Why I talk about bias I've faced when reporting on coronavirus-related hate: Reporter's Notebook
"We can use our voices collectively to have a greater impact."
Being a victim of coronavirus-related discrimination is traumatic enough. But telling your story -- to raise awareness or seek justice and change -- can be an especially fraught prospect as a member of a minority group where, culturally, speaking out is not the norm and even frowned upon.
That's why during my reporting on the virus of hate towards Asian Americans during the pandemic, I choose to share my personal experiences with xenophobia. While doing so isn't the traditional role of a journalist, it's a way of adapting to the changing storytelling landscape and it empowers others to know they're not alone and share their own stories.
By opening up together, we can use our voices collectively to have a greater impact.
For months leading up to the COVID-19 outbreak, I had been reporting on horrific attacks on the Asian American community in the Bay Area. A nearly 90-year-old grandma beaten and left to die on a playground. A mother assaulted and dragged through a tunnel for her purse with less than $100 inside. The men knocked to the ground, their watches ripped from their wrists in a Chinatown intersection in broad daylight.
But it wasn't until the story of "the can collector", as he became known, that I truly understood the power of collective sharing and how your own voice can give power to others.
The can collector was an elderly man who was out gathering empty soda cans to redeem for deposit and make a few extra dollars for his family. This isn't an uncommon sight in San Francisco. But in his case, an afternoon of collecting cans resulted in getting assaulted, called racial slurs and humiliated to tears. Because the incident was caught on camera and posted to social media, the story spread like wildfire across the Bay Area and the globe.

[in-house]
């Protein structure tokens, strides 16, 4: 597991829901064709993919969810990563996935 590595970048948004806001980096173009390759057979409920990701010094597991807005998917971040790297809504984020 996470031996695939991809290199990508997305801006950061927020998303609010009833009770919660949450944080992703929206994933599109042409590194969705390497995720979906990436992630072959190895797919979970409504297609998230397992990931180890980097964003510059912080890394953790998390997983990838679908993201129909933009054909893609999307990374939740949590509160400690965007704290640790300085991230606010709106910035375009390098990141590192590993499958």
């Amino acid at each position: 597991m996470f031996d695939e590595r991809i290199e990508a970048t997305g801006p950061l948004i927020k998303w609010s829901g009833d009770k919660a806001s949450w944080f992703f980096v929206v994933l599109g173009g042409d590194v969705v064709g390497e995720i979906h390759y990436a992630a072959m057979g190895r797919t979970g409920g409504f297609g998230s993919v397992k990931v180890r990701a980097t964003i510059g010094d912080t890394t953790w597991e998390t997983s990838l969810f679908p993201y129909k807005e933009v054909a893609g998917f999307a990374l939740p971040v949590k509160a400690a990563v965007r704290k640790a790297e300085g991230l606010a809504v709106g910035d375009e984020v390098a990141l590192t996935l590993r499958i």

So many people chimed in to denounce the hate that swift action was taken by law enforcement and an arrest was made shortly after. At the same time, a phenomenon was happening: My inbox and social media comments were flooded with Asian Americans who could not only relate with their own experiences with hate, but felt compelled for the very first time, fueled by frustration and anger from the can collector video, to share their stories with me.
As traumatic as it was to be exposed to these horrific tales (which were sometimes accompanied by equally horrific images), it also brought me comfort knowing I wasn't alone. Growing up in non-diverse parts of the country and later becoming the first Asian American person to hold anchor positions at three stations in Kansas City, Charlotte and Tampa Bay, I, too, had to contend with peers who referred to me as a "chink" or viewers who called me "Connie Chung" and asked, "Is the newscast made in China?"
Hearing the flood of stories empowered me to tell my own, to create an environment where more people felt safe to speak up. This fueled purpose for me as a journalist in the pandemic: to give others a voice while sharing my own, as I wrote in an op-ed for the San Francisco Chronicle.
One of the most meaningful messages that came from telling my own story alongside the stories of other Asian Americans during this time was from a woman named Trinh in San Leandro, California. Her family had caught a woman on their home security camera leaving a scathing, racist letter on her door and at least a dozen other homes and public places. The letters were so xenophobic and appalling, including demands that Asians leave the U.S. immediately, and a social media post Trinh made about them went viral.
Soon, journalists from media outlets around the world were bombarding her with requests for an interview. Despite being shaken, and despite her family initially being against her speaking to the media, she called me back.
After our story aired, this text appeared on my phone: "My family is happy that I selected you for the exclusive interview. You made us proud as the driving force to bring this anti-Asian racism to light."
It was a reminder that even though we may not feel comfortable with the vulnerability that comes with sharing a story of personal experience, it can bring comfort to others.
Dion Lim is a TV news anchor and reporter at ABC7/KGO-TV in San Francisco, California.
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